Lately, most of us will have been dealing with rising costs in our businesses. In particular, the rising cost of materials. This is not a new phenomenon, but the frequency of rises on materials has hit new highs and is not showing any signs of relenting any time soon.

When it comes to dealing with price increases, I often field a barrage of questions, or to be more precise, many variations on the same question. “What margin should I put on materials?”

To answer the question, we need to consider what model you are running for pricing.

Cost +:

I find this model is what is most common.

Simply, a business looks at the latest price they paid for an item and then they apply a margin to it to get the sell price (hence the Cost-plus phrase). Nice and easy – no problem.

Well, unfortunately there are a few problems with this.

Generally, it works well when the cost price either stays the same or increases. What happens when the cost price goes down?? (“Yeah Right” I hear you shout!!)

So how many of you get a trade discount on your purchases? If you do, do you apply the margin to the discounted cost (what you actually paid) or the unadjusted cost? If you are applying your margin to the discounted cost price, then you are giving away margin for no real reason. The benefit of the discount is to your business, so why hand it on??

Well, I am told it is usually because the sell price to the customer can only be so much. Ah ha, then what you are telling me is something that is NOT a Cost + strategy.

Rev -:

If you know (or believe you know) the maximum price a customer will pay, then setting the price to that level, or very close to it is what is called a Revenue Minus (Rev -) strategy. That is, you get the most you can for the item and then deduct the Cost of the Goods from that to determine the margin.

Most businesses tell me they are a Cost + model when in fact they are actually a Rev – operation. How do I know this? Because most owners can only tell me how much money they have left over at the end of the year rather than how much money they should have made for the year.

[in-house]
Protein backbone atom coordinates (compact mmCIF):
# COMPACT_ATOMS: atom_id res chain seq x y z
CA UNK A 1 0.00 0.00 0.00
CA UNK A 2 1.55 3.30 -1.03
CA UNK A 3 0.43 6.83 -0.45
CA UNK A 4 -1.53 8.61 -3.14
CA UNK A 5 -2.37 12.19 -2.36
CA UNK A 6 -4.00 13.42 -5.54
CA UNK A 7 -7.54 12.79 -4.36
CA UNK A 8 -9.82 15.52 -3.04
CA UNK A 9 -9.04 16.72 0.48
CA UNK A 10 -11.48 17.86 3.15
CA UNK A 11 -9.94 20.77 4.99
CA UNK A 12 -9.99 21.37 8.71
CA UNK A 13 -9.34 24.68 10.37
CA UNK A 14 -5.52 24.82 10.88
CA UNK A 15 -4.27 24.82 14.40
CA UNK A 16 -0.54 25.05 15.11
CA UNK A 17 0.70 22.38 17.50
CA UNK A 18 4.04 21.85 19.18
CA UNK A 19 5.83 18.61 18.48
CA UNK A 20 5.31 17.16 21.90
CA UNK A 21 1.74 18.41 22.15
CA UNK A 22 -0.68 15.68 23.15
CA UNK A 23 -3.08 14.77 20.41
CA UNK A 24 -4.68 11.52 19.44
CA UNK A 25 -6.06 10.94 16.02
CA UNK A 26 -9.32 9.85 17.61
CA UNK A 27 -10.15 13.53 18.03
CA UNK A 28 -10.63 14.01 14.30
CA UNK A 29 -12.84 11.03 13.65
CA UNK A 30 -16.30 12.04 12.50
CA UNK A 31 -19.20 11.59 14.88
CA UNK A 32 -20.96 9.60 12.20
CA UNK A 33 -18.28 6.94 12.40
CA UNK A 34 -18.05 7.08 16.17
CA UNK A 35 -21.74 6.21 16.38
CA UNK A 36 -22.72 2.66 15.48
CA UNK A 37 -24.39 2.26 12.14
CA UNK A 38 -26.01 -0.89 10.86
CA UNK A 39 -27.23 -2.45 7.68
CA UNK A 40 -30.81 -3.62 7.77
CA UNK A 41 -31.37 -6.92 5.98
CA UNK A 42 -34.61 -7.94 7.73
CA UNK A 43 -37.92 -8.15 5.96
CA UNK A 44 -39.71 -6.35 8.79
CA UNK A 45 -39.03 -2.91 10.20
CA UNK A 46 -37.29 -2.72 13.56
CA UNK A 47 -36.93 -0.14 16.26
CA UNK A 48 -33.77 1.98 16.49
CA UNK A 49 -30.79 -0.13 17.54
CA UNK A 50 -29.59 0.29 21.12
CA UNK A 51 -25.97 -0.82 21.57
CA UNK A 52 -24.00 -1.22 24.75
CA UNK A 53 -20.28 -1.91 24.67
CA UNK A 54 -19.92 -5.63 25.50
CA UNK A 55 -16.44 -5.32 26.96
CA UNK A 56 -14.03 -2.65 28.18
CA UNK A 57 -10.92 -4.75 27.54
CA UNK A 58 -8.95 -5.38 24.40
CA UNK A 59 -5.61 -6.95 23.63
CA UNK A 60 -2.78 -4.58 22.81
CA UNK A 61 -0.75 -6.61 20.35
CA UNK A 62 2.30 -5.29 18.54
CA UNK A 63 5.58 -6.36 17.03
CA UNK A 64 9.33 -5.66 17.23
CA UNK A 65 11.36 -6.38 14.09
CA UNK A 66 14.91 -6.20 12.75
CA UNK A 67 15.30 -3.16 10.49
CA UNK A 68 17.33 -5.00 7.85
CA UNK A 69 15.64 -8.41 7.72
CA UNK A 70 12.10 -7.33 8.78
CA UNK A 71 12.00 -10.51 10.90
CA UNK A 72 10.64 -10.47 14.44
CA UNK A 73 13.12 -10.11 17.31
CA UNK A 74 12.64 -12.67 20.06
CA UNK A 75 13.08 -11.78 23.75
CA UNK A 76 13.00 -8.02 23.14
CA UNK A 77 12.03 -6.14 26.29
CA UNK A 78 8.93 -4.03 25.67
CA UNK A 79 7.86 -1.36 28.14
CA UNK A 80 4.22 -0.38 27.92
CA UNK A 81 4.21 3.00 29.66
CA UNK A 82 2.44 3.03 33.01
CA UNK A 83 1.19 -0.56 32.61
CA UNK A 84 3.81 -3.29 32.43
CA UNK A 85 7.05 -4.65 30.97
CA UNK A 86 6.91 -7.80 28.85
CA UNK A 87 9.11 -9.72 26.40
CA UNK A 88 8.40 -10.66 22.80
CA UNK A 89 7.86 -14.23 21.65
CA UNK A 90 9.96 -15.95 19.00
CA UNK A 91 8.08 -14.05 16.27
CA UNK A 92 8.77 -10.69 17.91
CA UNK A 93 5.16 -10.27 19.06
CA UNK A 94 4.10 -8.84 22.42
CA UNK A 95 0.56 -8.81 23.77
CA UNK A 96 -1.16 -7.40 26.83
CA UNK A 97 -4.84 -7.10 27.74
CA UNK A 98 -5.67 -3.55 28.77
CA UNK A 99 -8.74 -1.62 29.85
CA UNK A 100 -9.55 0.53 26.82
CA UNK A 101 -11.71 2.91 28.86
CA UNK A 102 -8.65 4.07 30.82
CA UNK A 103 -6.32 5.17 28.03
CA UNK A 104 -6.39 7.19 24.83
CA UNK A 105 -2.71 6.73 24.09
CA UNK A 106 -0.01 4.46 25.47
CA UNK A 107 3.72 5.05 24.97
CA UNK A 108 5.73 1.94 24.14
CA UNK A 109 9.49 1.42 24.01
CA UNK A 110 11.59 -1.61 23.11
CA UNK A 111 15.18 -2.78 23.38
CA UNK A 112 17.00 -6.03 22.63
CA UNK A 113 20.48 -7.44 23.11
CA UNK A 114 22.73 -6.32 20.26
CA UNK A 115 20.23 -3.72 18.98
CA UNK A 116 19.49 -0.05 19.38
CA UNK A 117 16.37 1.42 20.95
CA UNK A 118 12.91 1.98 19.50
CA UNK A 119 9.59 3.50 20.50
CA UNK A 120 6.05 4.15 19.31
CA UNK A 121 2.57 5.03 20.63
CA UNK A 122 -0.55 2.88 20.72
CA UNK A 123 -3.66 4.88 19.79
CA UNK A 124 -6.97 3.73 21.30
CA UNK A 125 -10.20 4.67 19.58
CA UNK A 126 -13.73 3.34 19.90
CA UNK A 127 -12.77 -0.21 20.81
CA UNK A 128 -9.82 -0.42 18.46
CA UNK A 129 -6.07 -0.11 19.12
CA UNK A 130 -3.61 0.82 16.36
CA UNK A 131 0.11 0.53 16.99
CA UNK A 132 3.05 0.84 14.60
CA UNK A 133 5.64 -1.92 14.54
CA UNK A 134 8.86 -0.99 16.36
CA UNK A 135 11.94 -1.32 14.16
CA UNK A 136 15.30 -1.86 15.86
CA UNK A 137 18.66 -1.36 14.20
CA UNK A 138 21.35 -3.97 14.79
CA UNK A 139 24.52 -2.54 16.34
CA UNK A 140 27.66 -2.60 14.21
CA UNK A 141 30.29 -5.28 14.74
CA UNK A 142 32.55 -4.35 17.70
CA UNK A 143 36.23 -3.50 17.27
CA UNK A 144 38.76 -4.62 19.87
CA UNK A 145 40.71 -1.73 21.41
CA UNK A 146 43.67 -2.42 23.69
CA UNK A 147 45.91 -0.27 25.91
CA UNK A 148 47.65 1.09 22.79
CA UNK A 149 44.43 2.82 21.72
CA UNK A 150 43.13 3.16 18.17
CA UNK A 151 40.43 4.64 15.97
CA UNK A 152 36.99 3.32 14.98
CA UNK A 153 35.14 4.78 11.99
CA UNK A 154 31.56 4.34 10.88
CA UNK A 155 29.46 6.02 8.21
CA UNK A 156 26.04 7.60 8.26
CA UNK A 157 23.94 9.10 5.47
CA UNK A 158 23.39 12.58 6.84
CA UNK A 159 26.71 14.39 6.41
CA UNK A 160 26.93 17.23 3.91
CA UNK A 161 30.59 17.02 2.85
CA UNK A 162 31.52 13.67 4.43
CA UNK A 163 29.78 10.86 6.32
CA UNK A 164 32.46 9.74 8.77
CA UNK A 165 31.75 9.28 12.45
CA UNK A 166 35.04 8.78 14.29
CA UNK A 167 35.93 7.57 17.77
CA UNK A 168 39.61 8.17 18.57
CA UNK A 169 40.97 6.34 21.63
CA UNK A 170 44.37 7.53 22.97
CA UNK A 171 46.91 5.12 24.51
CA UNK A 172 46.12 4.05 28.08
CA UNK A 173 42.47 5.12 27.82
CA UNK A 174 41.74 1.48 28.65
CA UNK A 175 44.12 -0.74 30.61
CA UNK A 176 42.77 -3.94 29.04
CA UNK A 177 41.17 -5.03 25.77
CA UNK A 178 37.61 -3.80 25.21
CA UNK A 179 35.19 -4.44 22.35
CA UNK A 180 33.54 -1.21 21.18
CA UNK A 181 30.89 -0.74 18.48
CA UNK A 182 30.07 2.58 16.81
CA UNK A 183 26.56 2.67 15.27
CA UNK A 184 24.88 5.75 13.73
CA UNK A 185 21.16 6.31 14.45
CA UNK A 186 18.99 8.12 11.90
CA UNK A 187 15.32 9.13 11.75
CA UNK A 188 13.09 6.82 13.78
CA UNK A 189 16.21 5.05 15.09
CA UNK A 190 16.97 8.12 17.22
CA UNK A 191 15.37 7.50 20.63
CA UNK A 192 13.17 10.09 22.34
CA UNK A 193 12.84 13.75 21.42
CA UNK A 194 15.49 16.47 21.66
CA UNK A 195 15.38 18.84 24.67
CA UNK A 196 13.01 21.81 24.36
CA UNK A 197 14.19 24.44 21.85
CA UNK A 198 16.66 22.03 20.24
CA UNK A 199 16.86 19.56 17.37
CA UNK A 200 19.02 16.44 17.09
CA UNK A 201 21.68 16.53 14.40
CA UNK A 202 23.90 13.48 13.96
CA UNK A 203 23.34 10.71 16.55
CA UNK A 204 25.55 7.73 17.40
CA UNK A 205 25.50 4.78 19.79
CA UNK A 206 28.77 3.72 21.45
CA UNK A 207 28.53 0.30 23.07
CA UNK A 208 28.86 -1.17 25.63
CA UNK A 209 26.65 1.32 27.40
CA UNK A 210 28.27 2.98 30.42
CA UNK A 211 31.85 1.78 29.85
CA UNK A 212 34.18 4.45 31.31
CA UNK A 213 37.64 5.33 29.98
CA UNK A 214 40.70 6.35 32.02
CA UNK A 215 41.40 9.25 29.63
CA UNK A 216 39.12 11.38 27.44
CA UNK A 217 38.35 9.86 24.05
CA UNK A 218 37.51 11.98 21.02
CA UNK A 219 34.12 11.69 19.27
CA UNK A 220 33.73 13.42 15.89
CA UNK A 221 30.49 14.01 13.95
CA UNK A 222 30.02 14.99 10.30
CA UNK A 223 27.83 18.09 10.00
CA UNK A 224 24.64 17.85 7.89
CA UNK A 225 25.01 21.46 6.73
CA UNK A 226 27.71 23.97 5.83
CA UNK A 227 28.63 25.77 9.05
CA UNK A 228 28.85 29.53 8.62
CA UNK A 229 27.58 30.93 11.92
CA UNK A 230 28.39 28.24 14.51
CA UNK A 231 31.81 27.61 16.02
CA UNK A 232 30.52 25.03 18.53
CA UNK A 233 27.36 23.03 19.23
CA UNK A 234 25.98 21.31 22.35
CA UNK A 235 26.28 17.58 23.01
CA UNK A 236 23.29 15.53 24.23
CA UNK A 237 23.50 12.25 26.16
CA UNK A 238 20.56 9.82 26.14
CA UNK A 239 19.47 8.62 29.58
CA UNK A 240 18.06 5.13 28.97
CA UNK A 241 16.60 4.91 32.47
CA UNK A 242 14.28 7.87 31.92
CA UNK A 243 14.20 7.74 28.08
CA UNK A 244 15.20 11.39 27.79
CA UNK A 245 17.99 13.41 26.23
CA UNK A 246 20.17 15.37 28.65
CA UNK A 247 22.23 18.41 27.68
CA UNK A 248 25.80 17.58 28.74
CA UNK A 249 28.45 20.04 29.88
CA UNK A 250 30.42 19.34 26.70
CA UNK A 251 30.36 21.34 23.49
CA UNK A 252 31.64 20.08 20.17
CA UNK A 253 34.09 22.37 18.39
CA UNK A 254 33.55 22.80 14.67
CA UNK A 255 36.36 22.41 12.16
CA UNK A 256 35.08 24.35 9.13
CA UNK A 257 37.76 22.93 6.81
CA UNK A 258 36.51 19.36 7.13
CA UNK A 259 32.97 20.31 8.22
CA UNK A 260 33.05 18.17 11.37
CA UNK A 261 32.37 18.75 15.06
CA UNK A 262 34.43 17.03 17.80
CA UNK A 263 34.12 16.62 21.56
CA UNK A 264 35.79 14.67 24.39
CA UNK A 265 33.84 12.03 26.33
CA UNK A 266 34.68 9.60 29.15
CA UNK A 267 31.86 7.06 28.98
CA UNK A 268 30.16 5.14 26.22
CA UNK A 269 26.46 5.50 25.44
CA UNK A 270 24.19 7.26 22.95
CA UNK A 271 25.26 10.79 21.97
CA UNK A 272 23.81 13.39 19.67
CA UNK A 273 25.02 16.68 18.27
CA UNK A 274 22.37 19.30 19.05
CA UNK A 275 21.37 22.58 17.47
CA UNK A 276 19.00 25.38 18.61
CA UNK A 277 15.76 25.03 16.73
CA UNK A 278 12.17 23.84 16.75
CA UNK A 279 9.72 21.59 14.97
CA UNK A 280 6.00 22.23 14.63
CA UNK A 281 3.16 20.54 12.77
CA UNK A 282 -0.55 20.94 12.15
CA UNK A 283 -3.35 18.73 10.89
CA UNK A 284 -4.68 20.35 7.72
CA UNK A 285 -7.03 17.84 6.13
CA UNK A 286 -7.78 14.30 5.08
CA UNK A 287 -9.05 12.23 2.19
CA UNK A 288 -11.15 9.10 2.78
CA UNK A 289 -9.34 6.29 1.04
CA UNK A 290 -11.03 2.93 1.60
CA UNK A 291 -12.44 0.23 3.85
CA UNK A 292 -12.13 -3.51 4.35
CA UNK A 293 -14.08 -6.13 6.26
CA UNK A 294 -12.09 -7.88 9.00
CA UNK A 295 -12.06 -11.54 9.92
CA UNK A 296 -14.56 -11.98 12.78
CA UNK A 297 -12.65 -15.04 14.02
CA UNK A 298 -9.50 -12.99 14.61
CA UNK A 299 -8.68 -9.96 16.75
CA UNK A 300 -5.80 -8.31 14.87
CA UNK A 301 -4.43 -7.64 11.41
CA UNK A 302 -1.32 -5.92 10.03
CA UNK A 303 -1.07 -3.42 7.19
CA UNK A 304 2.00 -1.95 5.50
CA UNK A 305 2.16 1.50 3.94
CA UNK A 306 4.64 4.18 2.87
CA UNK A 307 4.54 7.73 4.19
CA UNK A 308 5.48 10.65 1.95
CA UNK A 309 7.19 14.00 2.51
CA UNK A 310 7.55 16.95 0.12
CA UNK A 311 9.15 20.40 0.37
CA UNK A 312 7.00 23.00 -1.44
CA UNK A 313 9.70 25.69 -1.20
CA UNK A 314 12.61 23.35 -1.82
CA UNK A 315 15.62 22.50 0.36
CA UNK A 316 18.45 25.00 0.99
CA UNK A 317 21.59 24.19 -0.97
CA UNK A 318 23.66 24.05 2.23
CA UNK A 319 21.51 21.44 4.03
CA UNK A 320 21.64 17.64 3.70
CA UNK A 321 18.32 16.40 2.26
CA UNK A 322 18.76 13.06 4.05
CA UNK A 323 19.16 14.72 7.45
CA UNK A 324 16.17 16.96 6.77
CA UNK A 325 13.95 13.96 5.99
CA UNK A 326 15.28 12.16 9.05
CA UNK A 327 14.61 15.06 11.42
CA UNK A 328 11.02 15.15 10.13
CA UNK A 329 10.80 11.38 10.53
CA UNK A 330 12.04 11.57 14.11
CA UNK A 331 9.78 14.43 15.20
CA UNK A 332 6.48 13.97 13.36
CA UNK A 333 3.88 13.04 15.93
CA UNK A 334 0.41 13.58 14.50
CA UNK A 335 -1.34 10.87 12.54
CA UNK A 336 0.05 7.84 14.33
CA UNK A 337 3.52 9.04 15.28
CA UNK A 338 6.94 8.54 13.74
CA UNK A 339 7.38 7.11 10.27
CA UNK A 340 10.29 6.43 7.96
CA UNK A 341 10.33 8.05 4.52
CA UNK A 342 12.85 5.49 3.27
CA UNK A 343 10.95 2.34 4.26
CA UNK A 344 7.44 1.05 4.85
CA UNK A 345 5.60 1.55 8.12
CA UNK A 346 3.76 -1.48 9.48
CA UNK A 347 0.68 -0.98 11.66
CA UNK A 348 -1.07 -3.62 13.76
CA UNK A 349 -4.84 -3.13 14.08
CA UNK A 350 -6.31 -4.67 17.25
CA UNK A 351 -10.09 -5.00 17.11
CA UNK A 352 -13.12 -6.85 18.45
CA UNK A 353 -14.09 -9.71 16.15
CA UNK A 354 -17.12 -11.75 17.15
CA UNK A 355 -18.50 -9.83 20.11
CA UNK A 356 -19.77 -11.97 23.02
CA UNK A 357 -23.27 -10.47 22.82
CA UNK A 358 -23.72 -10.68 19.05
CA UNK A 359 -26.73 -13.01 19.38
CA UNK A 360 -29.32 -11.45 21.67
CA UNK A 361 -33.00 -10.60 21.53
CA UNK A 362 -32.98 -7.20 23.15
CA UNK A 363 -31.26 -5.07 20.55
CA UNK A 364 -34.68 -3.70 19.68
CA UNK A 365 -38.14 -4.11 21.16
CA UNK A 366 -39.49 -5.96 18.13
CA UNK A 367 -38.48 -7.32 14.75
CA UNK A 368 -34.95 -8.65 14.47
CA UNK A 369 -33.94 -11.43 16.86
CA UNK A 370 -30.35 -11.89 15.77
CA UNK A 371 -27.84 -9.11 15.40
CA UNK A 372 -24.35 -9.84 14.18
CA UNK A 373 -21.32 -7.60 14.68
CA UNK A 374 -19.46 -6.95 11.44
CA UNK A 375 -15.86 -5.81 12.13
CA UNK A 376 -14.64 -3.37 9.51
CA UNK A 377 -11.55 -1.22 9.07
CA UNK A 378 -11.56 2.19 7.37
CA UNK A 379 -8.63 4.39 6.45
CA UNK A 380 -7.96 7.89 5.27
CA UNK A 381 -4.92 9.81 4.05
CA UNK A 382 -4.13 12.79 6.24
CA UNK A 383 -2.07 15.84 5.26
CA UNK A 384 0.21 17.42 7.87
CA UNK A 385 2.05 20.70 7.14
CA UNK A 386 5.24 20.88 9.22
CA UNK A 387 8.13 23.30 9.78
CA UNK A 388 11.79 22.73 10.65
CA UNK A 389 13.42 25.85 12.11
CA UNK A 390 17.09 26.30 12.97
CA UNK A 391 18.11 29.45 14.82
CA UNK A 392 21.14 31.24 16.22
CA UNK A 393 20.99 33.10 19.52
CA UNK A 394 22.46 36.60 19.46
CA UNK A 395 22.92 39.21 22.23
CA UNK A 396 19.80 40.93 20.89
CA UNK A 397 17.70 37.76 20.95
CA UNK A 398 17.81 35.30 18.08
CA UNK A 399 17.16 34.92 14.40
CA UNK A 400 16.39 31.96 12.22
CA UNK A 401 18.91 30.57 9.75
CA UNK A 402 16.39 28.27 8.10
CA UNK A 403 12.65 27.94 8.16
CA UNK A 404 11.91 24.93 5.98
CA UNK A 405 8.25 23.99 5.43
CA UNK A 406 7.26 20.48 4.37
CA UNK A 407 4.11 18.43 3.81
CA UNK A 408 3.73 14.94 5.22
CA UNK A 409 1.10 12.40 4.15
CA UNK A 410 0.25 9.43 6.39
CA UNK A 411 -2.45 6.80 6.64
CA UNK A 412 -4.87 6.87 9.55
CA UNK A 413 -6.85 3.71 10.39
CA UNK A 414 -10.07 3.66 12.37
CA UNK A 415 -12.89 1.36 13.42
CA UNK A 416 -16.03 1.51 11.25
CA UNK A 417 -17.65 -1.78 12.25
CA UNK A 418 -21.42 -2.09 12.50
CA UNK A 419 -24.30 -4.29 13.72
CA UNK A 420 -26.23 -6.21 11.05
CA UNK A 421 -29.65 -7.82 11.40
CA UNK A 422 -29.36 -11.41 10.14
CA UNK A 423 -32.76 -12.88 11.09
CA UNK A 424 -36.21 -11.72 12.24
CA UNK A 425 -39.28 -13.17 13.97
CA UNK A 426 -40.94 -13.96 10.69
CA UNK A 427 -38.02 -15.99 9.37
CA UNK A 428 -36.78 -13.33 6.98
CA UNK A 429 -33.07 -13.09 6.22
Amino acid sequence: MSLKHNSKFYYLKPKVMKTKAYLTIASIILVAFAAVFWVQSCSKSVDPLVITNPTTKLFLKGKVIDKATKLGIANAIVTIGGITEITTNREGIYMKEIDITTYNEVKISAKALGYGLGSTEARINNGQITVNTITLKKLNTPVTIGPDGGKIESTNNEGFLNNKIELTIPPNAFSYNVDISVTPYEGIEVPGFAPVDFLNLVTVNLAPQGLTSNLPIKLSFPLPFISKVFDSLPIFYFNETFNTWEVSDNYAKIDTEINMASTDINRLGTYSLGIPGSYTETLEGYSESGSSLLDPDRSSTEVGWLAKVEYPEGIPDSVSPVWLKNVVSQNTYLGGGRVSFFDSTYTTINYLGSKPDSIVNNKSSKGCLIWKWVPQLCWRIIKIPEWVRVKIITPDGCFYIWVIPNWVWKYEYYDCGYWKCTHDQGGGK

Seems a bit odd, doesn’t it? Let’s take a closer look.

Using the Cost + model, let’s say a business sells candy bars. It buys in supplies of candy bars that it intends to sell at a margin. Then, some consideration is given as to “what Margin should I apply to the candy bar?” Let’s say the decision is to apply a margin of 35%

So, the candy bar is priced accordingly and sold.

When we consider the question “what sort of margin do you get in your business?”, the answer (using the candy bar example) is usually something like………. “we make 35% on everything”.

I strike this many times over, across many industry types. It is a common misnomer that the % amount you put on an item is the margin of the business.

It isn’t. Not even close.

If we now examine the sale in question along the lines of “how much money do you make from a sale” then we can dig a little deeper. This is where we can find some clues that help us answer things like, “why am I not making any money?” Or “where has the money gone?” “After all, I am getting a good margin, right?”

So, if we consider the same example, and ask the same question, but this time from the Rev – model we get the following:

“What sort of margin do you get in the business” – our thoughts tend to be more about how much money was generated from the sale rather than how much we added to the cost of the item.

Now were talking!